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A Beautiful Game Called Football

Modified 11 Jun 2012

In India, a country obsessed with cricket, the rise of football has not gone unnoticed. The jerseys of Rooneys, Drogbas and Persies are no more a rare sight. Although you can never tell whether they are because of their love for the team and its players or just for fashion, the point is people are getting to know about football and it is no more just about teams like Brazil and Argentina and individuals such as Pele and Maradona.

But still in terms of reach, this sport has not gained access to the life of the normal Indian household. I am amazed to see this. Football, the world’s beautiful game, is still looking for a strong foothold in India, apart from places like Bengal and Goa where it is followed like maniacs due to its history and cities like New Delhi and Bangalore, where people are aware of the teams. The small towns of India are still to get to grips with it.

Whenever I sit down to watch football, I sometimes wonder what makes cricket more interesting than this game. A true team sport – this most watched sport over the globe has not gone beyond cricket in India in terms of popularity. Off the context, I am not a cricket critic and I know that I am a better cricketer than a footballer and throughout my life, I have played more cricket than football but bizarrely, I believe I can analyse and write about football better than cricket.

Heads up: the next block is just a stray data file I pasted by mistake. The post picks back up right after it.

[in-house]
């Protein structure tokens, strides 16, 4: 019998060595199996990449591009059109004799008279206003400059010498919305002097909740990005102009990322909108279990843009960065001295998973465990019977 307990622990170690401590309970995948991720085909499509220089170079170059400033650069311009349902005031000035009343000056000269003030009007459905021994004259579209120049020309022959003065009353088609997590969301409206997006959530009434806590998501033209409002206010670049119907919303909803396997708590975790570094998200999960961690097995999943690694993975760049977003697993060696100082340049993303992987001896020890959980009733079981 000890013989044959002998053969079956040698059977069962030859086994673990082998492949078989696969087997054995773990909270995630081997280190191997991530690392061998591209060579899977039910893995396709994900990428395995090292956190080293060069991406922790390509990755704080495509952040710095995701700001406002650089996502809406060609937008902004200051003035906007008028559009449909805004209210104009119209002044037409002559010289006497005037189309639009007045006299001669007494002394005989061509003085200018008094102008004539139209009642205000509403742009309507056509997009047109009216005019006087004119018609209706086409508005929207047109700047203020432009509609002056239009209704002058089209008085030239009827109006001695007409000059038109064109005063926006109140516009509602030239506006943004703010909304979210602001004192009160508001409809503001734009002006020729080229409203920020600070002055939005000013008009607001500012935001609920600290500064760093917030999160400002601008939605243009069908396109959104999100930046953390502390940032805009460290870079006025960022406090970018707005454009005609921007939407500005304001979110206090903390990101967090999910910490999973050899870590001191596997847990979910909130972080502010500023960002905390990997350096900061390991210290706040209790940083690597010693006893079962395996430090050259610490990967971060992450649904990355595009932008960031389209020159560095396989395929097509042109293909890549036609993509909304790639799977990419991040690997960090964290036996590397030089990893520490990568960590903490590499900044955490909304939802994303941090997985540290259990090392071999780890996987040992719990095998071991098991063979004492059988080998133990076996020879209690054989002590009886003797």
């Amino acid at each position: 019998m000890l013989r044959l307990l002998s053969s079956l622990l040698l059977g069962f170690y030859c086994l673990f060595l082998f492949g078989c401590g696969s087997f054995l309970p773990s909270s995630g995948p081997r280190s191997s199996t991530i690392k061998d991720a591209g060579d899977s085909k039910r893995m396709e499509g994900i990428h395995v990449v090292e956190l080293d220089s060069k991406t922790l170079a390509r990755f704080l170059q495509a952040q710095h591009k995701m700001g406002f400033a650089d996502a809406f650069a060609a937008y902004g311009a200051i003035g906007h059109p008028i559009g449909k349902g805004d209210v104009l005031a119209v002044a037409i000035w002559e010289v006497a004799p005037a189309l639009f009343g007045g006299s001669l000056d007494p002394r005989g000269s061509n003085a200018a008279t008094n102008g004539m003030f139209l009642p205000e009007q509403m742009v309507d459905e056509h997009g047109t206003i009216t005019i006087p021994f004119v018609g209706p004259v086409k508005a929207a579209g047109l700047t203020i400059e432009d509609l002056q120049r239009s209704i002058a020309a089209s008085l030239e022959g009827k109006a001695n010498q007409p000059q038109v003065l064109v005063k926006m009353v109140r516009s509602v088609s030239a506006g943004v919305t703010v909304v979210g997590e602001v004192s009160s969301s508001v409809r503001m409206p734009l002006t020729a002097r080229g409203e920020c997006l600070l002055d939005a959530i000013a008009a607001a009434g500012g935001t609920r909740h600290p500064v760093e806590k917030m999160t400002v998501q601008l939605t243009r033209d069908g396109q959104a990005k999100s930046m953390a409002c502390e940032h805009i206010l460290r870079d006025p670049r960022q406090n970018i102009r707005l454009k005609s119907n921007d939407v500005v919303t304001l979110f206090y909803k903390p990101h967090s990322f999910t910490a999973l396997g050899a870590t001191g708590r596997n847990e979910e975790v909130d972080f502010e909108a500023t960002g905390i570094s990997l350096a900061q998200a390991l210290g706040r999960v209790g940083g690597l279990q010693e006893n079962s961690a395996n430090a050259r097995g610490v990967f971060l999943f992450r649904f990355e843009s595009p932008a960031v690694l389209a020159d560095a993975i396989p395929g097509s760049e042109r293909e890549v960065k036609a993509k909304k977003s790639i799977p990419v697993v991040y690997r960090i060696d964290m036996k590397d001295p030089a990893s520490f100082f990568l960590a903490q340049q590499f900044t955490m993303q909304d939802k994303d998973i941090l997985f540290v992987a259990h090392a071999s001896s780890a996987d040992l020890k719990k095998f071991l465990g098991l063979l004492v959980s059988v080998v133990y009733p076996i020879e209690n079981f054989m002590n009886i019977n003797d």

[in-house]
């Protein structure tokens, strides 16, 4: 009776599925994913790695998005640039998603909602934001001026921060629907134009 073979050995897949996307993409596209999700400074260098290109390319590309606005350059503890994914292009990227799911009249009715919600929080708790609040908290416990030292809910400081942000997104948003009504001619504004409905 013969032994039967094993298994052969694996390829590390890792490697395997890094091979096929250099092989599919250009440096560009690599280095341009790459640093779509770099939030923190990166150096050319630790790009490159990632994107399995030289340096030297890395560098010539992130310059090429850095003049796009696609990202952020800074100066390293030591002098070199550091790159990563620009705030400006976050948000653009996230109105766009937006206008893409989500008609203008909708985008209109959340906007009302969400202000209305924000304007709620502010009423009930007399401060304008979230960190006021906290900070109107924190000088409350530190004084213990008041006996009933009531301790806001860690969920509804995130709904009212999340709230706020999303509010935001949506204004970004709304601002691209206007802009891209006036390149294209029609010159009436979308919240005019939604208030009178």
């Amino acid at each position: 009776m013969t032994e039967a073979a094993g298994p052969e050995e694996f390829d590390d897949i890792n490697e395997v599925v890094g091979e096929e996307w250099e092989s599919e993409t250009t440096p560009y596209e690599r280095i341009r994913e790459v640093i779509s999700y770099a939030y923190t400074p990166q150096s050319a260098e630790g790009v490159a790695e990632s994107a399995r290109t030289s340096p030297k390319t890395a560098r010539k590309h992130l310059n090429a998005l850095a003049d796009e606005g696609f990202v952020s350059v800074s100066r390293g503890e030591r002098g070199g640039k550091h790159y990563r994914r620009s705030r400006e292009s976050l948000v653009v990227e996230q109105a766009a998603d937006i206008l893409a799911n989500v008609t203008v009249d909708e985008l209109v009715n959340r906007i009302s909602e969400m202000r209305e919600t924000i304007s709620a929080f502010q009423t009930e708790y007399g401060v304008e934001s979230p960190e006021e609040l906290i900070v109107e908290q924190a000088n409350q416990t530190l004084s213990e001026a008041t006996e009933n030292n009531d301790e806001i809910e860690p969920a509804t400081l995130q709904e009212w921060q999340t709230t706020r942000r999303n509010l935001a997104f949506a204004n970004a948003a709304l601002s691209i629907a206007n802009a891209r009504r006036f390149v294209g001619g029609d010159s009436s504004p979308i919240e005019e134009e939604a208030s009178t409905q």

Football is not cluttered like cricket – a game with different formats of different durations and different players for different formats. Since its advent, this game has been played for 90 minutes between 22 men, fighting for the ball, waiting to hit that kick that will take them to levels of ecstasy compared to none. Each player gets to see the ball for 4-5 minutes on an average per game, the rest of the time they run around and still, with just one kick, they become a hero, a legend, a name that will never be erased from the memory of the fans and the coming generations. When you succeed in football, you become a name for generations to remember and worship. In cricket, the legends are not as influential (unless you are Sachin Tendulkar).